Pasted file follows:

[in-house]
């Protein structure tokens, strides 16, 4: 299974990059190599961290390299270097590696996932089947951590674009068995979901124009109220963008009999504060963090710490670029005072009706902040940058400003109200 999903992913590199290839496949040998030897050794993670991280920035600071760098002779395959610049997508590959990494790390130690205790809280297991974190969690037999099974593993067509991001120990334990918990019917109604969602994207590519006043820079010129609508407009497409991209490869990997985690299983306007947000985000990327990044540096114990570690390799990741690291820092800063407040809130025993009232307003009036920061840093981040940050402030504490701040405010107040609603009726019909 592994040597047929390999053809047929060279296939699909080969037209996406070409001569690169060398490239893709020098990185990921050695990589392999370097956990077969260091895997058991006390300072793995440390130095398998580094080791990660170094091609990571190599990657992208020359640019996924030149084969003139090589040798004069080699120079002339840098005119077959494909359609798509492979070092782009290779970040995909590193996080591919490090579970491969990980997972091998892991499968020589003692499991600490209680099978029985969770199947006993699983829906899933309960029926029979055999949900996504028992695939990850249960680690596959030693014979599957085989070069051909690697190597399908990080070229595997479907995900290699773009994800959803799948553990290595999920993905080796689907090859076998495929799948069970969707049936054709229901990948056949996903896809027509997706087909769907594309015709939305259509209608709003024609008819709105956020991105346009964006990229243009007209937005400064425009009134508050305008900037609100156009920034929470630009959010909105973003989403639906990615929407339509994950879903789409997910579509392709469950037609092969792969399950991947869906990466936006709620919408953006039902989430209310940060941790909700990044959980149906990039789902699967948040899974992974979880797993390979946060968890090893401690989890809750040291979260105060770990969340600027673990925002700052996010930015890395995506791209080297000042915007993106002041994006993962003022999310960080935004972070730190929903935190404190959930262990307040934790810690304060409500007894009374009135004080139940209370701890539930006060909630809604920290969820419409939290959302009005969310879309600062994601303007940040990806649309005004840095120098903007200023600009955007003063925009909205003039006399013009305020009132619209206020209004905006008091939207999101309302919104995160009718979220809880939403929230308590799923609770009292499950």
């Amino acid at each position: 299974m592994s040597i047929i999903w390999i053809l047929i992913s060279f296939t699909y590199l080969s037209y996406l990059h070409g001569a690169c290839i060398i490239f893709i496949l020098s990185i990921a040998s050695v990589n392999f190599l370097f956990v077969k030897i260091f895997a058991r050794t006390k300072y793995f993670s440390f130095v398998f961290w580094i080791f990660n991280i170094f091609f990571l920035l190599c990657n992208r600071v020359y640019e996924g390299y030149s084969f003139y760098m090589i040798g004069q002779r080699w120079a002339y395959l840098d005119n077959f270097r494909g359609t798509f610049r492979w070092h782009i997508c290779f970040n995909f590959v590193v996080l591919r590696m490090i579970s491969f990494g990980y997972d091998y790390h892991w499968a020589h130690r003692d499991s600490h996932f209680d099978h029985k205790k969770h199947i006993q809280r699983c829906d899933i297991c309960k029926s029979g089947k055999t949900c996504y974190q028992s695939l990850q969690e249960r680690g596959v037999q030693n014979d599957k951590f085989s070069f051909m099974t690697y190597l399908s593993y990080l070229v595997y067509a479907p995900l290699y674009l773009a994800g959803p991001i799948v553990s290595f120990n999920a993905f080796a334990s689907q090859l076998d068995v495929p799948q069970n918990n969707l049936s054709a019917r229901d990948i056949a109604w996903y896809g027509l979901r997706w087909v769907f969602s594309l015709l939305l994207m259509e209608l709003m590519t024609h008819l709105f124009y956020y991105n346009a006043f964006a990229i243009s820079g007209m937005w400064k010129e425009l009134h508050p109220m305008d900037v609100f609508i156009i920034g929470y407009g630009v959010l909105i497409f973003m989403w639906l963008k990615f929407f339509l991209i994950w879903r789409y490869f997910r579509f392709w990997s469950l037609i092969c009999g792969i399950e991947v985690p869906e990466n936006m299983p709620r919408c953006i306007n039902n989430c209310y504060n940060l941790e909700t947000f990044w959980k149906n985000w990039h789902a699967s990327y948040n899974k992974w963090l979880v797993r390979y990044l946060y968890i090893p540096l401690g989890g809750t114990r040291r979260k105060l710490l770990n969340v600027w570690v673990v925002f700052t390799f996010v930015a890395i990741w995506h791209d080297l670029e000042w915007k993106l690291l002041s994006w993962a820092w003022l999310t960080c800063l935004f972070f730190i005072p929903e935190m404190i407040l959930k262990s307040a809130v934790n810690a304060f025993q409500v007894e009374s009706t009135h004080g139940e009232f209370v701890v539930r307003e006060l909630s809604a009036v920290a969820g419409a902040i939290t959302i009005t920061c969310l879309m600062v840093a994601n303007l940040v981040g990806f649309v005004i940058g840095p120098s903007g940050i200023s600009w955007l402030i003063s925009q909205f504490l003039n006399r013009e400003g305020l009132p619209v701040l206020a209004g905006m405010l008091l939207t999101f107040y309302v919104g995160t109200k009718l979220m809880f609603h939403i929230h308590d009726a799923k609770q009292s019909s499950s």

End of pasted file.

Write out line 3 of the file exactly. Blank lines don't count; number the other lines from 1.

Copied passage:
């Amino acid at each position: 299974m592994s040597i047929i999903w390999i053809l047929i992913s060279f296939t699909y590199l080969s037209y996406l990059h070409g001569a690169c290839i060398i490239f893709i496949l020098s990185i990921a040998s050695v990589n392999f190599l370097f956990v077969k030897i260091f895997a058991r050794t006390k300072y793995f993670s440390f130095v398998f961290w580094i080791f990660n991280i170094f091609f990571l920035l190599c990657n992208r600071v020359y640019e996924g390299y030149s084969f003139y760098m090589i040798g004069q002779r080699w120079a002339y395959l840098d005119n077959f270097r494909g359609t798509f610049r492979w070092h782009i997508c290779f970040n995909f590959v590193v996080l591919r590696m490090i579970s491969f990494g990980y997972d091998y790390h892991w499968a020589h130690r003692d499991s600490h996932f209680d099978h029985k205790k969770h199947i006993q809280r699983c829906d899933i297991c309960k029926s029979g089947k055999t949900c996504y974190q028992s695939l990850q969690e249960r680690g596959v037999q030693n014979d599957k951590f085989s070069f051909m099974t690697y190597l399908s593993y990080l070229v595997y067509a479907p995900l290699y674009l773009a994800g959803p991001i799948v553990s290595f120990n999920a993905f080796a334990s689907q090859l076998d068995v495929p799948q069970n918990n969707l049936s054709a019917r229901d990948i056949a109604w996903y896809g027509l979901r997706w087909v769907f969602s594309l015709l939305l994207m259509e209608l709003m590519t024609h008819l709105f124009y956020y991105n346009a006043f964006a990229i243009s820079g007209m937005w400064k010129e425009l009134h508050p109220m305008d900037v609100f609508i156009i920034g929470y407009g630009v959010l909105i497409f973003m989403w639906l963008k990615f929407f339509l991209i994950w879903r789409y490869f997910r579509f392709w990997s469950l037609i092969c009999g792969i399950e991947v985690p869906e990466n936006m299983p709620r919408c953006i306007n039902n989430c209310y504060n940060l941790e909700t947000f990044w959980k149906n985000w990039h789902a699967s990327y948040n899974k992974w963090l979880v797993r390979y990044l946060y968890i090893p540096l401690g989890g809750t114990r040291r979260k105060l710490l770990n969340v600027w570690v673990v925002f700052t390799f996010v930015a890395i990741w995506h791209d080297l670029e000042w915007k993106l690291l002041s994006w993962a820092w003022l999310t960080c800063l935004f972070f730190i005072p929903e935190m404190i407040l959930k262990s307040a809130v934790n810690a304060f025993q409500v007894e009374s009706t009135h004080g139940e009232f209370v701890v539930r307003e006060l909630s809604a009036v920290a969820g419409a902040i939290t959302i009005t920061c969310l879309m600062v840093a994601n303007l940040v981040g990806f649309v005004i940058g840095p120098s903007g940050i200023s600009w955007l402030i003063s925009q909205f504490l003039n006399r013009e400003g305020l009132p619209v701040l206020a209004g905006m405010l008091l939207t999101f107040y309302v919104g995160t109200k009718l979220m809880f609603h939403i929230h308590d009726a799923k609770q009292s019909s499950s």